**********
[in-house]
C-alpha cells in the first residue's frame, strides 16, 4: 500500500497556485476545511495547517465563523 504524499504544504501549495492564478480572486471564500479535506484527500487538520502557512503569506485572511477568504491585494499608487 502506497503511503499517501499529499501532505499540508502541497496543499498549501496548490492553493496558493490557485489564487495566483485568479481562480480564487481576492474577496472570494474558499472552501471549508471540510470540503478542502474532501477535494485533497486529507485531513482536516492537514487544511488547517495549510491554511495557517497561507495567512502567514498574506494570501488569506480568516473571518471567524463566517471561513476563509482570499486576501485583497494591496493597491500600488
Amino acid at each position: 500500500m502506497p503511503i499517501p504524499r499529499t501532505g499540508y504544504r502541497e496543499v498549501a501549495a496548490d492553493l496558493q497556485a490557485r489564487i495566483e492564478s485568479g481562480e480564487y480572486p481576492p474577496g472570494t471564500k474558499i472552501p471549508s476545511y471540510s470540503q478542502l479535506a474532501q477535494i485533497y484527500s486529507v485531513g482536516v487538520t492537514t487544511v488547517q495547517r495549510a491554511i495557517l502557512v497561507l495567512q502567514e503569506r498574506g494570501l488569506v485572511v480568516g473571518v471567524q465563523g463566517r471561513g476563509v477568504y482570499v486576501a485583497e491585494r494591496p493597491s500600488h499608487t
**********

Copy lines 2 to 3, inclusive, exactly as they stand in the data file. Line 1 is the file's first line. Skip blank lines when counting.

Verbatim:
C-alpha cells in the first residue's frame, strides 16, 4: 500500500497556485476545511495547517465563523 504524499504544504501549495492564478480572486471564500479535506484527500487538520502557512503569506485572511477568504491585494499608487 502506497503511503499517501499529499501532505499540508502541497496543499498549501496548490492553493496558493490557485489564487495566483485568479481562480480564487481576492474577496472570494474558499472552501471549508471540510470540503478542502474532501477535494485533497486529507485531513482536516492537514487544511488547517495549510491554511495557517497561507495567512502567514498574506494570501488569506480568516473571518471567524463566517471561513476563509482570499486576501485583497494591496493597491500600488
Amino acid at each position: 500500500m502506497p503511503i499517501p504524499r499529499t501532505g499540508y504544504r502541497e496543499v498549501a501549495a496548490d492553493l496558493q497556485a490557485r489564487i495566483e492564478s485568479g481562480e480564487y480572486p481576492p474577496g472570494t471564500k474558499i472552501p471549508s476545511y471540510s470540503q478542502l479535506a474532501q477535494i485533497y484527500s486529507v485531513g482536516v487538520t492537514t487544511v488547517q495547517r495549510a491554511i495557517l502557512v497561507l495567512q502567514e503569506r498574506g494570501l488569506v485572511v480568516g473571518v471567524q465563523g463566517r471561513g476563509v477568504y482570499v486576501a485583497e491585494r494591496p493597491s500600488h499608487t